…To the third part of the objection the Divine Chrysostom responds: “Anarchy is altogether an evil, the occasion of many calamities, and the source of disorder and confusion […]. However, the disobedience of those who are ruled is no less an evil […]. But perhaps someone will say, there is also a third evil, when the ruler is bad. I myself, too, know it, and it is no small evil, but a far worse evil than anarchy. For it is better to be led by no one than to be led by one who is evil. For the former indeed are oftentimes saved, and oftentimes are in peril, but the latter will be altogether in peril, being led into the pit of perdition. How then does Paul say, ‘Obey them that have rule over you, and submit yourselves (Heb. 13:17)?’ Having said above, ‘whose faith follow, considering the end of their conversation’ (Heb. 13:7), he then said, ‘Obey them that have rule over you, and submit yourselves’. ‘What then,’ you say, ‘when he is wicked, should we not obey?’ Wicked? In what sense? If in regard to faith, flee and avoid him, not only if he is a man, but even if he is an angel come down from heaven; but if in regard to life, be not over-curious. And I do not cite this instance from my own experience, but from Divine Scripture. For hear Christ saying, ‘The Scribes and Pharisees sit in Moses’ Seat.’ (Mat. 23:2) Having previously said many fearful things about them, He then says, ‘They sit in Moses’ Seat: all therefore whatsoever they bid you observe, […] do; but do not ye after their works.’ (Mat. 23:2-3) What he means is that they have the office, but are of unclean life; but pay attention not to their life, but to their words. For no one would be harmed on account of their characters. How is this? Both because their characters are manifest to all, and also because even if one of them were ten thousand times as wicked he would never teach what is wicked. But with regard to faith, the evil is not manifest to all, and the wicked will ruler will not forbear from teaching false doctrines. For the saying, ‘Judge not, that ye be not judged’ (Mat. 7:1) pertains to life, not to faith […]. Paul, however, previously commended them [he testified, that is, that the Shepherds were in every way upright], and then he says: ‘Obey them that have the rule over you'”. (Homily XXXIV On Hebrews)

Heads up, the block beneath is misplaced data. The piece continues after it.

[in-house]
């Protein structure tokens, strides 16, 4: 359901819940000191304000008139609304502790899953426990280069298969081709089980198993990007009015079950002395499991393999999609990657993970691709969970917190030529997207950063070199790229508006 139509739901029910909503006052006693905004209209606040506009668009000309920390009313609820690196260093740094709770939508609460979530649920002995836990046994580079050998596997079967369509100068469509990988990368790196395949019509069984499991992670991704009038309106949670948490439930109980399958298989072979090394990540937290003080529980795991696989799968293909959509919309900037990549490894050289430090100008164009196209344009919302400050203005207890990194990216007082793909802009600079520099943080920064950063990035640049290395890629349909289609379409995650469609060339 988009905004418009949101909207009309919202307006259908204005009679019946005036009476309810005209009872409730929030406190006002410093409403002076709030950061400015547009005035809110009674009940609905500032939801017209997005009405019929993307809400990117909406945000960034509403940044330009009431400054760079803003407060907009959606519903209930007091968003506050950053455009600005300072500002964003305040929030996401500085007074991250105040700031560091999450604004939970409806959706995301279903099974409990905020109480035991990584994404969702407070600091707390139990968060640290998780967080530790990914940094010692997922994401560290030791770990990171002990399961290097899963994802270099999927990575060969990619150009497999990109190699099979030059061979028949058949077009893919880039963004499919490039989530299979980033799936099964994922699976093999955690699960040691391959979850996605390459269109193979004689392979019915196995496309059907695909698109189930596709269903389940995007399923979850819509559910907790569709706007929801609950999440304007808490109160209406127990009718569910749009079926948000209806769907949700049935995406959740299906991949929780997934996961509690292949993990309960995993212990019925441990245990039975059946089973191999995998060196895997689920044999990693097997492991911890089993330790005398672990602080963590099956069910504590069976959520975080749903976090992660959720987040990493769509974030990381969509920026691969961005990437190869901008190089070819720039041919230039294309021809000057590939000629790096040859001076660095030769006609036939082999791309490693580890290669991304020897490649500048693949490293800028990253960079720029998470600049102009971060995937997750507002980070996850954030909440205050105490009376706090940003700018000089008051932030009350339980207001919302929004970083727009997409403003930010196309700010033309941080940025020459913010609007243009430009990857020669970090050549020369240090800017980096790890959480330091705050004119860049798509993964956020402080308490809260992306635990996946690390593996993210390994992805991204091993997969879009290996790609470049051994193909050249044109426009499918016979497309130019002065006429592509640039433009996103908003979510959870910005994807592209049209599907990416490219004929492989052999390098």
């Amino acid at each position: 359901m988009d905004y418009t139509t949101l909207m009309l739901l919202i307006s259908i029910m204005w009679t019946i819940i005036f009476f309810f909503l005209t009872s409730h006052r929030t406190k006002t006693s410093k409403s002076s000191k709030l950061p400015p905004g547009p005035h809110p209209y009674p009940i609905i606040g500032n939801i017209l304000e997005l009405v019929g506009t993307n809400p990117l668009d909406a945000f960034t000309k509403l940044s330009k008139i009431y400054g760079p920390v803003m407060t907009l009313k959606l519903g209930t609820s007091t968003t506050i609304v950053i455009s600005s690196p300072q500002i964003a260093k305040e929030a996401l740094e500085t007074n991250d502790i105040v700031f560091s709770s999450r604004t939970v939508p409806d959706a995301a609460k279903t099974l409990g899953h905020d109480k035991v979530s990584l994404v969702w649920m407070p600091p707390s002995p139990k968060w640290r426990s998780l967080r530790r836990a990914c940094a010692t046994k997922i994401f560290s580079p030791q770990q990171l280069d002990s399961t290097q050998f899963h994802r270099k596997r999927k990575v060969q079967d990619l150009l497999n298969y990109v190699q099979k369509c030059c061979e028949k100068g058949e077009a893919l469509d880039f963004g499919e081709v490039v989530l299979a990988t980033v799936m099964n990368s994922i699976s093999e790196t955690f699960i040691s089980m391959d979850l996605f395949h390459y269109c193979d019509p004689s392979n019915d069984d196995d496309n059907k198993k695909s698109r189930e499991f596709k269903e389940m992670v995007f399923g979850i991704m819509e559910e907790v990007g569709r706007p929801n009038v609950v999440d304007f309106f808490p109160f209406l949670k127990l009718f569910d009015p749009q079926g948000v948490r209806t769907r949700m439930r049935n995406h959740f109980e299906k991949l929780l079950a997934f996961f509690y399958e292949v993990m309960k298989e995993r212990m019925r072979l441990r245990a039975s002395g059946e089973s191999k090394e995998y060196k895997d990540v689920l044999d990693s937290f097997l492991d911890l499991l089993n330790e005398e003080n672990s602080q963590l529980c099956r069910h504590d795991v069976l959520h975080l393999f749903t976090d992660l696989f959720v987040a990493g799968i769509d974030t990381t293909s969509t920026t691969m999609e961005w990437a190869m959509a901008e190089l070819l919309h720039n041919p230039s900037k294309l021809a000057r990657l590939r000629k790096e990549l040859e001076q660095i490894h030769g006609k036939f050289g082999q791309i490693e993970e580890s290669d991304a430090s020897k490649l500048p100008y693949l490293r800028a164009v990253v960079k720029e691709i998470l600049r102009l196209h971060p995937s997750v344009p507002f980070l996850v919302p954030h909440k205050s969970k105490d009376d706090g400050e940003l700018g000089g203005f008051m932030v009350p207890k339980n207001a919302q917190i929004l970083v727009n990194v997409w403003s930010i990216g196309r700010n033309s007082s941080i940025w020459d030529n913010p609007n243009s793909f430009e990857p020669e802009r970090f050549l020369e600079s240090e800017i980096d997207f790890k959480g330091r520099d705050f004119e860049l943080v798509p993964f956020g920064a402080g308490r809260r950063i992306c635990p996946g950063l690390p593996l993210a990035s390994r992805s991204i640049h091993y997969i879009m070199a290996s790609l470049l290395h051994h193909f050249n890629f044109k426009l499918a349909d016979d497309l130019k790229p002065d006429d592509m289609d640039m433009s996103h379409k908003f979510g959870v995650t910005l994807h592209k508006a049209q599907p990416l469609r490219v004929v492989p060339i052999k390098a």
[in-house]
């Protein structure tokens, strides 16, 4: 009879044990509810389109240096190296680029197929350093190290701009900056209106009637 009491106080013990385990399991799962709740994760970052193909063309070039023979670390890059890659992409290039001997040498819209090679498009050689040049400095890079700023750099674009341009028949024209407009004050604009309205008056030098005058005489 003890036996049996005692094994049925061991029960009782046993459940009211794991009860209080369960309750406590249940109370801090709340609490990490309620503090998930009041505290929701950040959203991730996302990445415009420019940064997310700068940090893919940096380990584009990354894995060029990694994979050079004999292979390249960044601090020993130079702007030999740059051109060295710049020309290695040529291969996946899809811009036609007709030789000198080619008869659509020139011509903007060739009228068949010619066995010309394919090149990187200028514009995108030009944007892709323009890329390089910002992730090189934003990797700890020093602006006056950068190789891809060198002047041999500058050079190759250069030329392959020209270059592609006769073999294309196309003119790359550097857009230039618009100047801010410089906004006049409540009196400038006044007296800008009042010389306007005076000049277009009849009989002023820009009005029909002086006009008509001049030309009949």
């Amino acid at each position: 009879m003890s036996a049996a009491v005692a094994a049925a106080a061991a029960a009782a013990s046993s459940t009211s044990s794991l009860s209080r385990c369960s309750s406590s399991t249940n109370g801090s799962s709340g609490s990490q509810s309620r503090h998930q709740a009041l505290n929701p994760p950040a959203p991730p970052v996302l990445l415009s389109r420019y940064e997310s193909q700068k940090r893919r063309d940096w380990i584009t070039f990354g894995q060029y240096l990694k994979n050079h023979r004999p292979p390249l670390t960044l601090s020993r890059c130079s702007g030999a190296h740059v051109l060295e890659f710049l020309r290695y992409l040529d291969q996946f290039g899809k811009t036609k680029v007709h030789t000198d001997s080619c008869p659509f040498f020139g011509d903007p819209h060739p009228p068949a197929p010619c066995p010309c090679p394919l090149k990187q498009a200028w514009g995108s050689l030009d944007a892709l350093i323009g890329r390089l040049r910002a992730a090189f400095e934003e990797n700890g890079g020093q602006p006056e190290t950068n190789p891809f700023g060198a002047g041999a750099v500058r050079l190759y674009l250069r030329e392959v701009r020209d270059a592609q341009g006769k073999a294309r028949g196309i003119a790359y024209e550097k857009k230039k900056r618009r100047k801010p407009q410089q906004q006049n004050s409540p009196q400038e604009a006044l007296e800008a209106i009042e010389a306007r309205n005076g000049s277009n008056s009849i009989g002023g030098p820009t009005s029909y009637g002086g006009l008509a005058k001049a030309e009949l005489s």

This is what the Saints say. But as for us, brethren, since the Lord has called us to be at peace, we should submit to our Hierarchs, spiritual fathers, and teachers on account of the dignity that they have before God. But if any one of them does something irrational or impedes us from doing some God-pleasing deed, let us not cease from beseeching and imploring until we persuade him that the will of God should be done, in order that peace might reign between us; that concord and harmony might prevail; that love might be shown towards Shepherds and sheep, towards Hierarchs and Christians, towards Priests and lay people, towards superiors and subordinates; and that scandals, disturbances, schisms, and divisions might remain far from us. For such things are destructive of our souls, our homes, our Churches, and of every community and nation. In brief, let peace reign, in order that might all be one body and one spirit, all with one hope even as we were called, (cf. Eph. 4:4) and that the God of peace might be with us. (Concerning Frequent Communion, Objection 12. Manna from Athos: The Issue of Frquent Communion on the Holy Mountain in the Late Eighteenth and Early Nineteenth Centuries by Hieromonk Patapios and Archbishop Chrysostomos, p. 167-171)